@Paul May: in principle I agree with you. That is why i wrote:
    “We can be pretty sure that someone searching for [online pizza order NY] is looking to order dinner tonight, but person searching for [pizza] may be searching for a recipe, in which case a pizza joint with online ordering website located at #1 will not get the recipe seeking clicks, which will either perform a second search or browse deeper into the SERP and on to 2nd, 3rd page of results.”
    However, there is a limit to these predictions. One of them is brand ranking around you. What if one of your local competitors starts a TV campaign that totally increases their brand awareness? They could “steal” a big portion of clicks even without outranking you. What if Google decides to enter that vertical (as they did with mortgages, hotel prices, credit cards, flights, etc.). Suddenly you are competing with a megabrand, whose listing is usually presented above the fold in a click attracting manner? What if your SERP starts showing product ads or images? The amount of changes Google can inflict on the main gateway to your site is countless so CTR oftoday may be totally different from the CTR of tomorrow

    By neyne on Jun 21, 2011

  17. I really enjoyed this article. I found it particularly interesting that the appearance of the major brand had such a great effect on the click through rate. Thanks so much for taking the time to lay this out in such a clear way.

    By Marjory - MediaWhiz on Jun 21, 2011

  18. Glad someone finally came out and said all of this. SEOs have known this for a long time, especially if you work at an agency and review many sites.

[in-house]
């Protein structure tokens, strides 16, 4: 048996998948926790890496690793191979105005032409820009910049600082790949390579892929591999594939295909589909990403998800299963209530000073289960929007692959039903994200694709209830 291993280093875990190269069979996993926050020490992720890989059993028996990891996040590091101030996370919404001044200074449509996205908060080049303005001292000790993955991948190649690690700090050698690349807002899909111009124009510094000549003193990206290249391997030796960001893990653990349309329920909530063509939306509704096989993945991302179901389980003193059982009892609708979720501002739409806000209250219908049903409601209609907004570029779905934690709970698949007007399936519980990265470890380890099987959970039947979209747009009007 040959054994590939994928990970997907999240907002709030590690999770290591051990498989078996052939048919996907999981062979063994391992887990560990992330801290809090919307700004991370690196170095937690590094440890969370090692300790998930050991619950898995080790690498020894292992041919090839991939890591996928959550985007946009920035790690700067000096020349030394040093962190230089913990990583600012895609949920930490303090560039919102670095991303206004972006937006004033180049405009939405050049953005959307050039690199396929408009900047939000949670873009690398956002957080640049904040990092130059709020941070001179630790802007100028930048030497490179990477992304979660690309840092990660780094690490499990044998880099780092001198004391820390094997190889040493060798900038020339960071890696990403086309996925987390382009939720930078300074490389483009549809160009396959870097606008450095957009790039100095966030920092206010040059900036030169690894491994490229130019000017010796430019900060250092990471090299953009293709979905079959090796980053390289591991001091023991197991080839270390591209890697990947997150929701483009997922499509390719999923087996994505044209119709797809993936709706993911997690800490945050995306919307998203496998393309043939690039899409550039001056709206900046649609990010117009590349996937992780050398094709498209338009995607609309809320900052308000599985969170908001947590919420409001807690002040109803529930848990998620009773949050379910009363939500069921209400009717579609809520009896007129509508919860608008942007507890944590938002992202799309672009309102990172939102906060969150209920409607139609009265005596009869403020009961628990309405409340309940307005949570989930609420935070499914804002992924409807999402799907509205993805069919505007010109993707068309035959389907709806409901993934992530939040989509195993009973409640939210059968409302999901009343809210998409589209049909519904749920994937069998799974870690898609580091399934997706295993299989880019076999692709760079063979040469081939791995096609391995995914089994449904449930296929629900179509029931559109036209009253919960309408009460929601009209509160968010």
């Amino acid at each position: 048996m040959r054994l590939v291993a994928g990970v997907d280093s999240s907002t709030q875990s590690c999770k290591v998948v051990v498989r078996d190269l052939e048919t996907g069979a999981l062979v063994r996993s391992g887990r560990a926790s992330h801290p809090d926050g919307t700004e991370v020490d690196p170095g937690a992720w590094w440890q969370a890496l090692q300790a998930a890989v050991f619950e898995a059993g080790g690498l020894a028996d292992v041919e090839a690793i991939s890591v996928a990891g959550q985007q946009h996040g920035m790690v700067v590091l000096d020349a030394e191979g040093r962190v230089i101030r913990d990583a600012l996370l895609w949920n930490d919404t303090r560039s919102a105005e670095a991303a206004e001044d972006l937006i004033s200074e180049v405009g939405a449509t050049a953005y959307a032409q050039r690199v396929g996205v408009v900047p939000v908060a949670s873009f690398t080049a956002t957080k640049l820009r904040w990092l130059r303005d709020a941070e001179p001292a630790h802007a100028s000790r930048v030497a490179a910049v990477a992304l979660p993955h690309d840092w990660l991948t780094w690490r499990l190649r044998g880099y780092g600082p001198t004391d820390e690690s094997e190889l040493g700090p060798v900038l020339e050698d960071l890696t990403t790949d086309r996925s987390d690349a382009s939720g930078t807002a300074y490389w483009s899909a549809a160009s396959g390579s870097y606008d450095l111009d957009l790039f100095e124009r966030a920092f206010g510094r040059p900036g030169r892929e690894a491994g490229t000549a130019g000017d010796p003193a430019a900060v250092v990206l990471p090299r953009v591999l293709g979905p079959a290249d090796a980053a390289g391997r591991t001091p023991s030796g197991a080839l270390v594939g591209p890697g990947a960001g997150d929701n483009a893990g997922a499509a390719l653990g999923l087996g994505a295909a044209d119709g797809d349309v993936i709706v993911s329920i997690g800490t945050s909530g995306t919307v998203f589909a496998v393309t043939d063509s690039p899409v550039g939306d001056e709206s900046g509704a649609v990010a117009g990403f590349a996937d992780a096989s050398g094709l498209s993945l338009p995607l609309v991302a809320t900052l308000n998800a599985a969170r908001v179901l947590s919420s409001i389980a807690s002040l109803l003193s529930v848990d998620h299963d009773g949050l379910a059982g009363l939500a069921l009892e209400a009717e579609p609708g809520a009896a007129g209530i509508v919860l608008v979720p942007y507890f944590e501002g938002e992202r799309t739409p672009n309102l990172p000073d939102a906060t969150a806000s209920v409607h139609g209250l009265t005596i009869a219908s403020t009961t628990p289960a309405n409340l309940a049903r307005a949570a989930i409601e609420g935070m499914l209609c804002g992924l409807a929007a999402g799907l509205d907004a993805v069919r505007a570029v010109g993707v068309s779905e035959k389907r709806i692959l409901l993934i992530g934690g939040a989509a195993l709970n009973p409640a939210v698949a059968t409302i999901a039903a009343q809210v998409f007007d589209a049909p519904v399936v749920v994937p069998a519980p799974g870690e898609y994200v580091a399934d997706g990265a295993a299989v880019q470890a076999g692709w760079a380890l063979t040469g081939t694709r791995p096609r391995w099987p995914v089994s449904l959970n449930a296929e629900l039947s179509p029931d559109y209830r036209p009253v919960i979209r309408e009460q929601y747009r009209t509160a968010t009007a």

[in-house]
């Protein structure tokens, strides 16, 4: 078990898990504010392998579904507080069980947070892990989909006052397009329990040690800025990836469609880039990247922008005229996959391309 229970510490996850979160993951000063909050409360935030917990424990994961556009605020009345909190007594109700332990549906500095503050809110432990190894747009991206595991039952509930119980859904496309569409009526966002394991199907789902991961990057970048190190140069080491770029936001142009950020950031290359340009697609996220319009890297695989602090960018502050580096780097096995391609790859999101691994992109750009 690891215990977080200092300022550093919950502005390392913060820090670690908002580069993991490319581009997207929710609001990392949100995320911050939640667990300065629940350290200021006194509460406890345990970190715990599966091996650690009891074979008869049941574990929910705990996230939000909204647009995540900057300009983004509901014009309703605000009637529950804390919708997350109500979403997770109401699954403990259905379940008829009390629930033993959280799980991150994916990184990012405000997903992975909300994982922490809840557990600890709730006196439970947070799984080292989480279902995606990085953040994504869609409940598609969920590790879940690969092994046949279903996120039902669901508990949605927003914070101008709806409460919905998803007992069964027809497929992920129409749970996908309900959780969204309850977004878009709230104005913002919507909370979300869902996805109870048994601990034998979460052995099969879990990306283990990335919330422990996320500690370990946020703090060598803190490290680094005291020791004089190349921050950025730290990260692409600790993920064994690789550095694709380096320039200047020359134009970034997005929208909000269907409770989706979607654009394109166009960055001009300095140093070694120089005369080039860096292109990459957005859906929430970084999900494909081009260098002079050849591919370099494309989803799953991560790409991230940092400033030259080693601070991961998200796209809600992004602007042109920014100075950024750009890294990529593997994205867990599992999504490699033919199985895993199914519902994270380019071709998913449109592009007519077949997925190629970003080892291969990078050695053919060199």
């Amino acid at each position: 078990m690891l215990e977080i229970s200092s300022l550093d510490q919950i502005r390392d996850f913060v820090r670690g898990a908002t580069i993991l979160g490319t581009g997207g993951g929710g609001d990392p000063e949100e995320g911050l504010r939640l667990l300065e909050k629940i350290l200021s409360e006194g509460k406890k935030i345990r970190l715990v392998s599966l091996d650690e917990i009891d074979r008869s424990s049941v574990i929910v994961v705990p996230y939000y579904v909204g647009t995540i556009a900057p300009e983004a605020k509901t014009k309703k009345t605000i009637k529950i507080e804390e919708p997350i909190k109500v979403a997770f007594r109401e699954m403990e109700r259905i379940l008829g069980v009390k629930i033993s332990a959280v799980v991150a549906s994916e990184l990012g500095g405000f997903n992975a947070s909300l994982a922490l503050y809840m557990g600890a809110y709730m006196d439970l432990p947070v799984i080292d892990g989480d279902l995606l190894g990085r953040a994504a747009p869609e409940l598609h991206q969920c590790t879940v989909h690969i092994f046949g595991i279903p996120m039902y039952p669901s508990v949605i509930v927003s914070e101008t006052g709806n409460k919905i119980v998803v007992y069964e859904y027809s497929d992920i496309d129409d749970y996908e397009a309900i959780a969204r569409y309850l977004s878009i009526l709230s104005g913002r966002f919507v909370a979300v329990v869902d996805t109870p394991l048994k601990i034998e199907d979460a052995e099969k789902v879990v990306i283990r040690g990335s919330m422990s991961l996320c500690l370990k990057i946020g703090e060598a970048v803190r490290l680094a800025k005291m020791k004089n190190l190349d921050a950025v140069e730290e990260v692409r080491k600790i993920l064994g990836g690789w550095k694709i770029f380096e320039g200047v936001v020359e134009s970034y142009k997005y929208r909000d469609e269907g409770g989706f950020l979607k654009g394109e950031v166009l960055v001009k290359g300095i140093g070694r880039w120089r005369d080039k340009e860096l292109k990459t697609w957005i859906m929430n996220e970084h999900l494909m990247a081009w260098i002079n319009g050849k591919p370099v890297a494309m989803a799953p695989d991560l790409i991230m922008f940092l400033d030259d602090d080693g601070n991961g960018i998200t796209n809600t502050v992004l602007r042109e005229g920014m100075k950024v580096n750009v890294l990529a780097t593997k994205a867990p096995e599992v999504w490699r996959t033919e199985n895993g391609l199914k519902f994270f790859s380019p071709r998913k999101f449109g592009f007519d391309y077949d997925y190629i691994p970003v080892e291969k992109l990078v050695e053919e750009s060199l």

Now we just need to figure out how to not have clients FORCE us into making predictions on how long it will take to get ranking position “X” and how much traffic to expect from it!

    By Miguel @organicseoconsultant.com on Jun 21, 2011

  19. Well Miguel, lets hope this post will help you convince the clients :)

    By neyne on Jun 21, 2011

  20. Great post. In particular, I would add that B2B companies selling high ticket items and services should pay even LESS attention to these figures. It’s likely RFPs or RFQs will go out to 5 or 6 of the top ranking companies in the SERPs, unless they completely botch the sales call.

    I stopped worrying about that metric myself almost a full year ago. Without any negative impact.

    By Kevin on Jun 21, 2011

  21. Thanks for posting this, Branko.

    Some great insights here :)

    By Glen Allsopp on Jun 22, 2011

  22. Brilliant blogpost, I’ve said it before, SEO is now a bit like online anthropology. Just understanding the technical and algorithmical areas of the search engines are a waste, understanding how people search and interact with the SERPs is the future.

    By Lisa Myers on Jun 22, 2011

  23. Excellent article, absolutely correct, its very difficult to predict the actual CTR on every link, but the idea of implementing Snippets is excellent.

    By Quantum Mutual Fund on Jun 22, 2011

  24. Great info, thank you. I wish the study had included SERP that included image and video thumbnails since they are known to get a significant CTR no matter where they are on the 1st page.

    By Dave on Jun 22, 2011

  25. Superb article.

    SERPs are definitely becoming less test-friendly as they feature richer types of search on their site: video, product, news, etc. This doesn’t include how social search will be personalizing search to what extent.

    I think it would also be interesting to see how different generations of users behave when searching. Lots of big questions that still need to be tackled–that could be broken down by age–include: a) do users still look at ads, and b) how do types of search perform across different generations